At 59 independence Nigerians do fully well to swallow the pills administered to them by their leaders even when such pills are bitter. The leaders have perfected their manipulatory skills such that even civil society groups, professional bodies, and religious organizations have fallen to the spell of poor leadership as if they are no more rational beings so to speaks the guilt weighs more on the followership, who have allowed them to be manipulated, deceived, abused, used and dumped by the leaders who should be there to protect their interest.
At 59 independence, we can either celebrate or sober reflections on major problems bedeviled us as a people and nation like corruption, Nigerians are a living witness that in any address made by all serving and ex-presidents, they claimed to fight against corruption. “We are committed to transparency and accountability.” But despite these promises from the leaders, still, corruption has eaten deeply in the country.
To understand how this cancer has eaten deeply in our society, honouring transparency and accountability is no longer fashionable, and corrupt people don’t feel bad about their actions, because everybody else is doing it anyway. Those who choose not to do it are considered cowards and becoming a laughing stock in the society. The surge of kidnappings and killings by bandits, especially in the easr, coupled with the resurgence of a Boko Haram faction affiliated to the Islamic State group are our greatest headaches. For more than two and half decade Nigeria never had such serious economy challenges like what we are now largely due to dependent on oil as government revenues, fluctuating prices leave the Nigeria vulnerable. The World Bank has predicted sluggish growth this year coupled with unemployment at more than 20% and nearly half the population living in extreme poverty. Infrastructure deficit: despite the billions of naira being pumped into numerous building projects by 2040, Nigeria’s infrastructure deficit will hit $878bn making it hard for businesses to prosper.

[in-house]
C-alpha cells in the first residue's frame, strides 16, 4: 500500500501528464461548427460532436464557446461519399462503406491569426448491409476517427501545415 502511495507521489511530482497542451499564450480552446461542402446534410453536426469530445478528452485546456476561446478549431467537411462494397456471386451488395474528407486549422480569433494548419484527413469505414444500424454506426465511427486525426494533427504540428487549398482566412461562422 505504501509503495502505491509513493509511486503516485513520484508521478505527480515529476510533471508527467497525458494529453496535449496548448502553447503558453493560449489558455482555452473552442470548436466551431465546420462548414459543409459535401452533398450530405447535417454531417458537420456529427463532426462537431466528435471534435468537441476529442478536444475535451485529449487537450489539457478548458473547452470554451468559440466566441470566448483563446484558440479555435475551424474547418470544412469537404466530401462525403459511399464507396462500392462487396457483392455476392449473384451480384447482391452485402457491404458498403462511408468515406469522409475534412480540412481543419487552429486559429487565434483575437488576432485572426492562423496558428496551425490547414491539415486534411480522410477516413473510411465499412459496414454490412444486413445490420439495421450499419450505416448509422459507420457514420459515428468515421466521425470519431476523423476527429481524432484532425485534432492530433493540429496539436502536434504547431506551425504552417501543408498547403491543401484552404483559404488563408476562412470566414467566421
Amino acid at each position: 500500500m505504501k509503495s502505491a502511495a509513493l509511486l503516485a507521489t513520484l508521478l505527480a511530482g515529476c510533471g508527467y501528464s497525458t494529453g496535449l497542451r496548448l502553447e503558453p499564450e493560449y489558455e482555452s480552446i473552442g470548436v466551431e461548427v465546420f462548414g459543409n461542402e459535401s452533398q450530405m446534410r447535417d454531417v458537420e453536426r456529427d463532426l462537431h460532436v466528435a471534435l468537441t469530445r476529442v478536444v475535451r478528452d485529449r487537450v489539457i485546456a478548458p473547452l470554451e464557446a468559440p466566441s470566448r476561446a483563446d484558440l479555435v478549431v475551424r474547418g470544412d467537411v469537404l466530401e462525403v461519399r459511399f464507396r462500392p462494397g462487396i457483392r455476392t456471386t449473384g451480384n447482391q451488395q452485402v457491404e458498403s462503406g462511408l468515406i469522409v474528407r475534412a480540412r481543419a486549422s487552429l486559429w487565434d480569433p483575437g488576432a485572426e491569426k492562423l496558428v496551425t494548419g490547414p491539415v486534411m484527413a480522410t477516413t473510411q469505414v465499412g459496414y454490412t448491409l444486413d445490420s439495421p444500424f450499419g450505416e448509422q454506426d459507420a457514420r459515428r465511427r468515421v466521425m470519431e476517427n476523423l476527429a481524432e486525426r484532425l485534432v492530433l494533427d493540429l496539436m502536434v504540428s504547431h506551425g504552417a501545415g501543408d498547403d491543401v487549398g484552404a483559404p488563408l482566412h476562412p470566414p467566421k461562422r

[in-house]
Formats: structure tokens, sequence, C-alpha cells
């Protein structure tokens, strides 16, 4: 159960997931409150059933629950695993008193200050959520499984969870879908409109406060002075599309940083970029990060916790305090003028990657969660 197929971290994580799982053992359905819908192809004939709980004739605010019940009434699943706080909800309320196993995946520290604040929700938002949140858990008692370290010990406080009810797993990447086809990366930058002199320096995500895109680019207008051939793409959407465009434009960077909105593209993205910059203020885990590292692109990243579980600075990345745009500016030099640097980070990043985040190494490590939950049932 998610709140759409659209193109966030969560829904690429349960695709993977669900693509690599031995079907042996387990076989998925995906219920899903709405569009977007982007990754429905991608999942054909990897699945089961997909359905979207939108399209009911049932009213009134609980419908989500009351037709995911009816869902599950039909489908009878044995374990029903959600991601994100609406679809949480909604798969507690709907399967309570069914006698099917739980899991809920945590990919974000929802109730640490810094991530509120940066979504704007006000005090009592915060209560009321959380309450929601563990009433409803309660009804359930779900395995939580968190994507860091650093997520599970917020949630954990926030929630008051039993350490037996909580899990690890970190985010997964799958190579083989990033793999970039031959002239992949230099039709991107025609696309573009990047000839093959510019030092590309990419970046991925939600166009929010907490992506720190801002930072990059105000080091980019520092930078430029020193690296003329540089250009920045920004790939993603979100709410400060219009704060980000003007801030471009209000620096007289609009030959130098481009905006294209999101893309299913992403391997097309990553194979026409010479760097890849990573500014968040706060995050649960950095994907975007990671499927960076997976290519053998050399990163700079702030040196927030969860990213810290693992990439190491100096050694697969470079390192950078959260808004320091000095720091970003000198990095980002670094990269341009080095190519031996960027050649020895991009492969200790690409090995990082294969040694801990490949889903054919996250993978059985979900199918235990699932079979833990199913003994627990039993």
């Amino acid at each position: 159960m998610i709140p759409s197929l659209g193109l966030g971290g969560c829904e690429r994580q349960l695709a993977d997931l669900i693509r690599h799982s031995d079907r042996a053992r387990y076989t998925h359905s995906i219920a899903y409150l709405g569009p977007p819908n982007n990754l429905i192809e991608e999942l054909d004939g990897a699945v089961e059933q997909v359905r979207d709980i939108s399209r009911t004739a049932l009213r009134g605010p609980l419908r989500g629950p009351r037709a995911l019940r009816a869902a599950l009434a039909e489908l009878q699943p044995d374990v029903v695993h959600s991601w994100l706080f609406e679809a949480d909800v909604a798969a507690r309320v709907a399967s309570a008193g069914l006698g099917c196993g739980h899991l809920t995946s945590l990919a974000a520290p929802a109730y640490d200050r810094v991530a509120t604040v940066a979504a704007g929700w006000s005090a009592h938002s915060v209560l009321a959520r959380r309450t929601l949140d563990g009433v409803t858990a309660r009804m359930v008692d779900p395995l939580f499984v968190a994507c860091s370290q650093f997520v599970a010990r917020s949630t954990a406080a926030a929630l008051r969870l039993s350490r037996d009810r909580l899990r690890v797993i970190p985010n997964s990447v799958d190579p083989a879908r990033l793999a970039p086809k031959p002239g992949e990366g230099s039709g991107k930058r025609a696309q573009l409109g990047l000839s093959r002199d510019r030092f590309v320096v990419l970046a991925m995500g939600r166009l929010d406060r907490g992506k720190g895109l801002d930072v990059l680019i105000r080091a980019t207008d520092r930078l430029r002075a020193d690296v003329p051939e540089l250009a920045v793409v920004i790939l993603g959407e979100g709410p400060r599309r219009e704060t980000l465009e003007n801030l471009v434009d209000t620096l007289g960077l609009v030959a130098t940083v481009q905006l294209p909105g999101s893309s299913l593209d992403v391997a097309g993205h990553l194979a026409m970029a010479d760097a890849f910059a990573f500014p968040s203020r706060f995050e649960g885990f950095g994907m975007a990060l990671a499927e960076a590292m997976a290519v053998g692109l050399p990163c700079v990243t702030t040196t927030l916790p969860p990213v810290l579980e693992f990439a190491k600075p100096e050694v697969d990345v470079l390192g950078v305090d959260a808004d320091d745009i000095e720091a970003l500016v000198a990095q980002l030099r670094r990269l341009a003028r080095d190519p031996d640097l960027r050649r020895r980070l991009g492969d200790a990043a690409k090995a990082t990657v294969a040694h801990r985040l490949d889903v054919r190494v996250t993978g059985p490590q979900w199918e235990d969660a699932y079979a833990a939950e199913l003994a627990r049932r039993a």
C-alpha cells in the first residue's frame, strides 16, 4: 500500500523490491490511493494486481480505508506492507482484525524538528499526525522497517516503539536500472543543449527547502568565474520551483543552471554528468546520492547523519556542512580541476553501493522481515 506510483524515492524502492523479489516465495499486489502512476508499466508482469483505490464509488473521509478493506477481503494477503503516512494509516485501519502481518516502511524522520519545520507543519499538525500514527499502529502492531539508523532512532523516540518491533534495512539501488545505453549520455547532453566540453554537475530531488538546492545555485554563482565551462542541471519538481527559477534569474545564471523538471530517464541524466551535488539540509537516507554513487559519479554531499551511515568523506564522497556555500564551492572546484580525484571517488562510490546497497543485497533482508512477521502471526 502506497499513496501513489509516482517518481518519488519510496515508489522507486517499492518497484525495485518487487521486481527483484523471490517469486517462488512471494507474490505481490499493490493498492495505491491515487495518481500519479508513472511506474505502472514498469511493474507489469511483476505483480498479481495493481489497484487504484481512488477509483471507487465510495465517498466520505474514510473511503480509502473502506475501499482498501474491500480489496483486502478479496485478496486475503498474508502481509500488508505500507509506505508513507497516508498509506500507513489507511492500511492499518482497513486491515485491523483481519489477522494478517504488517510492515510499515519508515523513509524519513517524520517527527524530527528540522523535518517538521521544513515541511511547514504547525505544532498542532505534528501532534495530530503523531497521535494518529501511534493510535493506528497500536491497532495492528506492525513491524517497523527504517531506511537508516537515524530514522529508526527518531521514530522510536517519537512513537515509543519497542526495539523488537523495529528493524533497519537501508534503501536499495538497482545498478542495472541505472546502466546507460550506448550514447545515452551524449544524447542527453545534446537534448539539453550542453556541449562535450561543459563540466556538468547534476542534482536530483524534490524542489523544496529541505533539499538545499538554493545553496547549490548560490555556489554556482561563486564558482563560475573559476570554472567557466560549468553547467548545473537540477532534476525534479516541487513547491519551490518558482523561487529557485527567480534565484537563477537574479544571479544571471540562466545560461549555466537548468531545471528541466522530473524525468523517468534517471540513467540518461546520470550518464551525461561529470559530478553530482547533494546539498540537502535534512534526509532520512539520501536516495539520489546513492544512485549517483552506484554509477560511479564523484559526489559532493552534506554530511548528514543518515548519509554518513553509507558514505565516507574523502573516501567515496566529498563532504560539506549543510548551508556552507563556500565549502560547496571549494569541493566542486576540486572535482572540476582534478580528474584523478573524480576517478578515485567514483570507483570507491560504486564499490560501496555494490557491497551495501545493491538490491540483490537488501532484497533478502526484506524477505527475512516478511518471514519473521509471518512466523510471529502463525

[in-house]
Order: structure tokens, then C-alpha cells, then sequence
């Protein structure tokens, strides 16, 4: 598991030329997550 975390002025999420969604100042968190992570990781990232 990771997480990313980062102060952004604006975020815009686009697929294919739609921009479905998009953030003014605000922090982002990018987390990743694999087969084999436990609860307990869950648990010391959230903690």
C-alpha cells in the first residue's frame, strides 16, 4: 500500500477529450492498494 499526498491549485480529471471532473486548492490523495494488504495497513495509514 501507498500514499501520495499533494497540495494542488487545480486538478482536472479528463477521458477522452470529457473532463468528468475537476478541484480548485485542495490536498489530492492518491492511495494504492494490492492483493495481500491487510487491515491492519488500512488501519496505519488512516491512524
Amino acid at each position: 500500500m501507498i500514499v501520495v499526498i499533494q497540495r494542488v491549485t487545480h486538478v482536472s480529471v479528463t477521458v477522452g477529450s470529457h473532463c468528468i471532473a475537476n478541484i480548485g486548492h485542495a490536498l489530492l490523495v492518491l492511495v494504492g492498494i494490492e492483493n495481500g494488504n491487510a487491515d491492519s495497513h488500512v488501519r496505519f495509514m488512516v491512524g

At 59 independence majority of Nigerians have been disappointed to the greater level with the development shape pour country in almost six decades where every sectors is decaying due to the lack of political will of our leaders and proactive citizenry role. Our failure’s to make concerted effort by insisting that the right must be done and we citizen must rise up and unite against misgovernment, corruption and nepotism if we really want to see the country move forward we have to be courageous to imbibe the culture of prudence, honesty and accountability.
We must ensure people with proven honesty and accountability are elected and the citizenry to adopt effective citizenry role while the within the corridor of power must have courage to tell the leaders the truth and not to be nothing but praise singers.
Nothing will change unless the leaders and led have country at heart.
Dukawa can be reach at email@example.com
The views expressed in this article are the author’s own and do not necessarily reflect the editorial policy of Sky Daily